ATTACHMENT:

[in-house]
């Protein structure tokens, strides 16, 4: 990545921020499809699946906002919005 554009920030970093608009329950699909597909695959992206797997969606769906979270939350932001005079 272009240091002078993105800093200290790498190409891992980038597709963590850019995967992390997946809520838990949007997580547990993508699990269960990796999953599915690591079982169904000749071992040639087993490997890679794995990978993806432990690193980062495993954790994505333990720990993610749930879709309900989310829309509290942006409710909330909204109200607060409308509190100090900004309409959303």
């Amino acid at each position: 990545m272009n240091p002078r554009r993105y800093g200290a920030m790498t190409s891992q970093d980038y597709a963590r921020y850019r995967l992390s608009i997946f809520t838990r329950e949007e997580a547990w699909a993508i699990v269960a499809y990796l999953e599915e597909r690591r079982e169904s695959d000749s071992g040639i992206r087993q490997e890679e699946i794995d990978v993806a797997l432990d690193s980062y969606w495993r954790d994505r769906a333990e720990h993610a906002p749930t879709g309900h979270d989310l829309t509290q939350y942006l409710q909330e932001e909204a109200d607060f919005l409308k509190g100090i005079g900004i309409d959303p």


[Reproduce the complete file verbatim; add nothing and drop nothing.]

[in-house]
């Protein structure tokens, strides 16, 4: 990545921020499809699946906002919005 554009920030970093608009329950699909597909695959992206797997969606769906979270939350932001005079 272009240091002078993105800093200290790498190409891992980038597709963590850019995967992390997946809520838990949007997580547990993508699990269960990796999953599915690591079982169904000749071992040639087993490997890679794995990978993806432990690193980062495993954790994505333990720990993610749930879709309900989310829309509290942006409710909330909204109200607060409308509190100090900004309409959303």
């Amino acid at each position: 990545m272009n240091p002078r554009r993105y800093g200290a920030m790498t190409s891992q970093d980038y597709a963590r921020y850019r995967l992390s608009i997946f809520t838990r329950e949007e997580a547990w699909a993508i699990v269960a499809y990796l999953e599915e597909r690591r079982e169904s695959d000749s071992g040639i992206r087993q490997e890679e699946i794995d990978v993806a797997l432990d690193s980062y969606w495993r954790d994505r769906a333990e720990h993610a906002p749930t879709g309900h979270d989310l829309t509290q939350y942006l409710q909330e932001e909204a109200d607060f919005l409308k509190g100090i005079g900004i309409d959303p």